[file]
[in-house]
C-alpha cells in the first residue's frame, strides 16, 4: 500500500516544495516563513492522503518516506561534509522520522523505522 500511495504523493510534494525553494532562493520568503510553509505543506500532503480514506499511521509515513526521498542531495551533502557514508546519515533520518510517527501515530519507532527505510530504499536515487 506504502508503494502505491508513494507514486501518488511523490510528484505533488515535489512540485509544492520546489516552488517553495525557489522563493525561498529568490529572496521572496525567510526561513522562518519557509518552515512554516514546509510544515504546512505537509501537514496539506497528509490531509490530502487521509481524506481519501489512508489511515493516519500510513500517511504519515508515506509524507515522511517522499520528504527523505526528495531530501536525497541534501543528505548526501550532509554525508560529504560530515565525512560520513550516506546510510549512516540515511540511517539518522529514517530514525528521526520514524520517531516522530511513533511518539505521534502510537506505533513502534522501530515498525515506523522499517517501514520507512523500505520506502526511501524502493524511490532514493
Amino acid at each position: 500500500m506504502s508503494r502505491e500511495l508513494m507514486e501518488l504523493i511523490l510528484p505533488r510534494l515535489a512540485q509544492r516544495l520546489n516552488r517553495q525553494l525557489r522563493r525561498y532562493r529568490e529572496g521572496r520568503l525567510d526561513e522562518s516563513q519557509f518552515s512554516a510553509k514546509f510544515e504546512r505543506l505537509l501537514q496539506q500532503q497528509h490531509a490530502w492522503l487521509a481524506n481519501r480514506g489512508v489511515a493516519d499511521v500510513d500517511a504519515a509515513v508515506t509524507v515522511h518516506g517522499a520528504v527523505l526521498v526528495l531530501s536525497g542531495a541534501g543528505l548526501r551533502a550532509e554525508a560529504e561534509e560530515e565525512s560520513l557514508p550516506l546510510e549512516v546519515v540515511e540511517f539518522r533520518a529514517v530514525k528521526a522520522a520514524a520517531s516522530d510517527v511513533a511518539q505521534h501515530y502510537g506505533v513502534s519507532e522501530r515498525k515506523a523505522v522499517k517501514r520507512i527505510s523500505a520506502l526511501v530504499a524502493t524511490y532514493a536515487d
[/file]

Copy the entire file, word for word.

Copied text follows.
[in-house]
C-alpha cells in the first residue's frame, strides 16, 4: 500500500516544495516563513492522503518516506561534509522520522523505522 500511495504523493510534494525553494532562493520568503510553509505543506500532503480514506499511521509515513526521498542531495551533502557514508546519515533520518510517527501515530519507532527505510530504499536515487 506504502508503494502505491508513494507514486501518488511523490510528484505533488515535489512540485509544492520546489516552488517553495525557489522563493525561498529568490529572496521572496525567510526561513522562518519557509518552515512554516514546509510544515504546512505537509501537514496539506497528509490531509490530502487521509481524506481519501489512508489511515493516519500510513500517511504519515508515506509524507515522511517522499520528504527523505526528495531530501536525497541534501543528505548526501550532509554525508560529504560530515565525512560520513550516506546510510549512516540515511540511517539518522529514517530514525528521526520514524520517531516522530511513533511518539505521534502510537506505533513502534522501530515498525515506523522499517517501514520507512523500505520506502526511501524502493524511490532514493
Amino acid at each position: 500500500m506504502s508503494r502505491e500511495l508513494m507514486e501518488l504523493i511523490l510528484p505533488r510534494l515535489a512540485q509544492r516544495l520546489n516552488r517553495q525553494l525557489r522563493r525561498y532562493r529568490e529572496g521572496r520568503l525567510d526561513e522562518s516563513q519557509f518552515s512554516a510553509k514546509f510544515e504546512r505543506l505537509l501537514q496539506q500532503q497528509h490531509a490530502w492522503l487521509a481524506n481519501r480514506g489512508v489511515a493516519d499511521v500510513d500517511a504519515a509515513v508515506t509524507v515522511h518516506g517522499a520528504v527523505l526521498v526528495l531530501s536525497g542531495a541534501g543528505l548526501r551533502a550532509e554525508a560529504e561534509e560530515e565525512s560520513l557514508p550516506l546510510e549512516v546519515v540515511e540511517f539518522r533520518a529514517v530514525k528521526a522520522a520514524a520517531s516522530d510517527v511513533a511518539q505521534h501515530y502510537g506505533v513502534s519507532e522501530r515498525k515506523a523505522v522499517k517501514r520507512i527505510s523500505a520506502l526511501v530504499a524502493t524511490y532514493a536515487d